Located in Navajo County, the Dry Lake Wind Power Project sits on a combination of private, state and federal lands. Approximately a third of the project is on the private Rocking Chair Ranch, with a third each on Arizona State Land Department and Bureau of Land Management public lands.
“The successful completion of this vital project reflects the concerns we all share – nationally, regionally and locally – about the critical energy challenges facing communities across the United States,” said U.S. Secretary of the Interior Ken Salazar. “The partnership that built Arizona`s first commercial-scale wind energy project demonstrates a common desire to reduce our dangerous dependence on foreign oil by using our domestic renewable resources to meet a larger share of our energy needs. This strategy will also help us reduce greenhouse gas emissions to address climate change, while creating `green jobs` around the nation.”
The project brings a new source of clean, renewable energy to the region while supporting the local economy through property tax payments to Navajo County and job creation. During the peak of Dry Lake`s construction, 200 direct construction jobs were created as well as hundreds of indirect jobs through the supply chain and construction support.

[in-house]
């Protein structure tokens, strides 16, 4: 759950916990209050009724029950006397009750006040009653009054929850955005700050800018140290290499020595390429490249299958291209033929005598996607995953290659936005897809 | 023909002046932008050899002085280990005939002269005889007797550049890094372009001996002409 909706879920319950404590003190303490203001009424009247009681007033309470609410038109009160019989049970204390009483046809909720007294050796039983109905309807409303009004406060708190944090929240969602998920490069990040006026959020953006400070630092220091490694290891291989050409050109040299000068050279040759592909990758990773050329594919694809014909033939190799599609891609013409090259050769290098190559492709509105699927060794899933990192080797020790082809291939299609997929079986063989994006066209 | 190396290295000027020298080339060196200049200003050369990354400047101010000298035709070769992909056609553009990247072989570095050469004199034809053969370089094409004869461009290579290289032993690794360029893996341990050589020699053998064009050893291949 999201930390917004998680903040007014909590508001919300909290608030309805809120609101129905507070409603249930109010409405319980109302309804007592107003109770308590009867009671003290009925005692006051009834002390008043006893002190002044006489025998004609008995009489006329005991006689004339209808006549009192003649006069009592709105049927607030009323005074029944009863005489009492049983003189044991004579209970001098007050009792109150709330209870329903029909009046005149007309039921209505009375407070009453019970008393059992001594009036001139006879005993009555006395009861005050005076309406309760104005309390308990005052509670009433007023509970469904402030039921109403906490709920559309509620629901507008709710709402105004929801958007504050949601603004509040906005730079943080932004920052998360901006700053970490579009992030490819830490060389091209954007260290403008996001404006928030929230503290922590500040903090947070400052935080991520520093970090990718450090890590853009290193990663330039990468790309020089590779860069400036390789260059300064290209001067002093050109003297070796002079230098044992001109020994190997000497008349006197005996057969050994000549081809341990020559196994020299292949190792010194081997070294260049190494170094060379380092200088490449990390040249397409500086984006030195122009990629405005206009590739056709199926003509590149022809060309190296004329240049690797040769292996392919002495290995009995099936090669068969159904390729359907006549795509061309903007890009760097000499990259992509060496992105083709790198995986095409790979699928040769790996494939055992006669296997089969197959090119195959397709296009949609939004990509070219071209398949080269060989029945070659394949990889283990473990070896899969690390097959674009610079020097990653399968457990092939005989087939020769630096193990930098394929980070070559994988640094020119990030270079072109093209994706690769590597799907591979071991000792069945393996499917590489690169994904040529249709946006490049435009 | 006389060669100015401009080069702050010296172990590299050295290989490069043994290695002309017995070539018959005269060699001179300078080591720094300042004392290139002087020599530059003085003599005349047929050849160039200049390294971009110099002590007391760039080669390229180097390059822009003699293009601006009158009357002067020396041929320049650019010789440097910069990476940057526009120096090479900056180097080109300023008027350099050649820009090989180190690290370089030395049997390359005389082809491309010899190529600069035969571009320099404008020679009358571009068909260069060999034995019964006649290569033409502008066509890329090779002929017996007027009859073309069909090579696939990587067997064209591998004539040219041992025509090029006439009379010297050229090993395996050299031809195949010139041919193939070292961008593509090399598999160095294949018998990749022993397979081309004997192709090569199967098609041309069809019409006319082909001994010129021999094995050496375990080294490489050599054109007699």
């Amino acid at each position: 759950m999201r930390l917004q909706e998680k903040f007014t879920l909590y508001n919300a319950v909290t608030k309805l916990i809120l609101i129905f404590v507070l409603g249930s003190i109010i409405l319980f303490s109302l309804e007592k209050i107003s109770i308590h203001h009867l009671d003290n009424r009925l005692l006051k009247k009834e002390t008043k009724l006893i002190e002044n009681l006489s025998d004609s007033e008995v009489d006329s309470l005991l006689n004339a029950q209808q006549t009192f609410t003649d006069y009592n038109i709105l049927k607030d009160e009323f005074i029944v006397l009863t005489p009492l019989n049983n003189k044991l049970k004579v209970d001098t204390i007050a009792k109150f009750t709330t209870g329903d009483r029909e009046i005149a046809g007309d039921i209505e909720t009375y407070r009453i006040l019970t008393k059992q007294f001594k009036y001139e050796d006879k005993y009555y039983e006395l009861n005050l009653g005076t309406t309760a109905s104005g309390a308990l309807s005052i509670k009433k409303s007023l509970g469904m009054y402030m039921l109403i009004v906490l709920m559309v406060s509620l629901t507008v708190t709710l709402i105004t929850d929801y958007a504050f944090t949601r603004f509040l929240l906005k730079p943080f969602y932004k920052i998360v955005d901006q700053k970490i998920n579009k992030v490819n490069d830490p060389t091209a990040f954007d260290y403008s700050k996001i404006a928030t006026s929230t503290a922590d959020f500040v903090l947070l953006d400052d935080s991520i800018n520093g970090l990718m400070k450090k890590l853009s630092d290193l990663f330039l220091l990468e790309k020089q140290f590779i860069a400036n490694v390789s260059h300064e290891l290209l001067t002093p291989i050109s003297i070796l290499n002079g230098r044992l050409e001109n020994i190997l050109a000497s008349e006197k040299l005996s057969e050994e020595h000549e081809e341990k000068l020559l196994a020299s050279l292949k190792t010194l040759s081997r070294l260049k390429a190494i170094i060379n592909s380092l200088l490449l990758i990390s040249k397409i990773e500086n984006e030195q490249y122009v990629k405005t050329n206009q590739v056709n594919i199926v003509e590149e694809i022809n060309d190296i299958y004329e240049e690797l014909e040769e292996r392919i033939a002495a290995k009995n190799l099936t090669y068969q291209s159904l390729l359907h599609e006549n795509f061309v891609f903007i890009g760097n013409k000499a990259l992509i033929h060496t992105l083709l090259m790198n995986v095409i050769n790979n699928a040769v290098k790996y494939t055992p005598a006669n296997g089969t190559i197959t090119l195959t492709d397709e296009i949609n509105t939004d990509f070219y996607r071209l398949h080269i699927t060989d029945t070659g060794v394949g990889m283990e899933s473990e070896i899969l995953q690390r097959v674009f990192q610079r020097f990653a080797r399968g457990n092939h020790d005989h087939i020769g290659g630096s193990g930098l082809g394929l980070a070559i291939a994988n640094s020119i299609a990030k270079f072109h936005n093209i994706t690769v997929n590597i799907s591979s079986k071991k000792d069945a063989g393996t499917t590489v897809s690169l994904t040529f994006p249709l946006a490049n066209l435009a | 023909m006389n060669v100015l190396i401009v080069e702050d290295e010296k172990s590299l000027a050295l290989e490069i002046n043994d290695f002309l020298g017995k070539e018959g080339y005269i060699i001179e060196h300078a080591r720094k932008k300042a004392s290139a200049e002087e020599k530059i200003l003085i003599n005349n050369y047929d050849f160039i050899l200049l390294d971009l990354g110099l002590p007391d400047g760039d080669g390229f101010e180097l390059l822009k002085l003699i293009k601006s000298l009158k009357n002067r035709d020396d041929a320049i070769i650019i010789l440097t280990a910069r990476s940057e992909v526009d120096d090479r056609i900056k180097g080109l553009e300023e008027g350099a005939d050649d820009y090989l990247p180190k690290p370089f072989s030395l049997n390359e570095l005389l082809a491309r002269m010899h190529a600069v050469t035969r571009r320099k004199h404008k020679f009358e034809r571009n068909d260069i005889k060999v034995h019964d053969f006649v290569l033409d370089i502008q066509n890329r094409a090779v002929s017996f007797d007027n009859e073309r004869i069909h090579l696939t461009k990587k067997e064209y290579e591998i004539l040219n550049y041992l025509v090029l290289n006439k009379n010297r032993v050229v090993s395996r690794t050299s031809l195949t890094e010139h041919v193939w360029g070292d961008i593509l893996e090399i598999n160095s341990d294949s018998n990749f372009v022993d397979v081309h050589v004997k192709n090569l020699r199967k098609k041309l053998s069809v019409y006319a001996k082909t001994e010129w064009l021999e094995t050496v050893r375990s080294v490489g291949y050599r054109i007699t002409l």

“This project is another example of the incredible potential that clean, renewable energy has for Arizona and our country,” said Congresswoman Ann Kirkpatrick, who serves Navajo County in the House of Representatives and spoke at the dedication. “The Dry Lake Wind Farm will deliver jobs, help us diversify
our energy sources and lower our utility bills. In these tough times, it is a shot in the arm for District One.”
Dry Lake generates enough power for more than 15,000 homes, which will be delivered to customers of Salt River Project.
“The message this plant sends to Arizonans is as important as the power it generates,” said SRP General Manager Richard Silverman. “Today isn`t only about a power plant, it`s about a more sustainable future for our customers and all of Arizona.”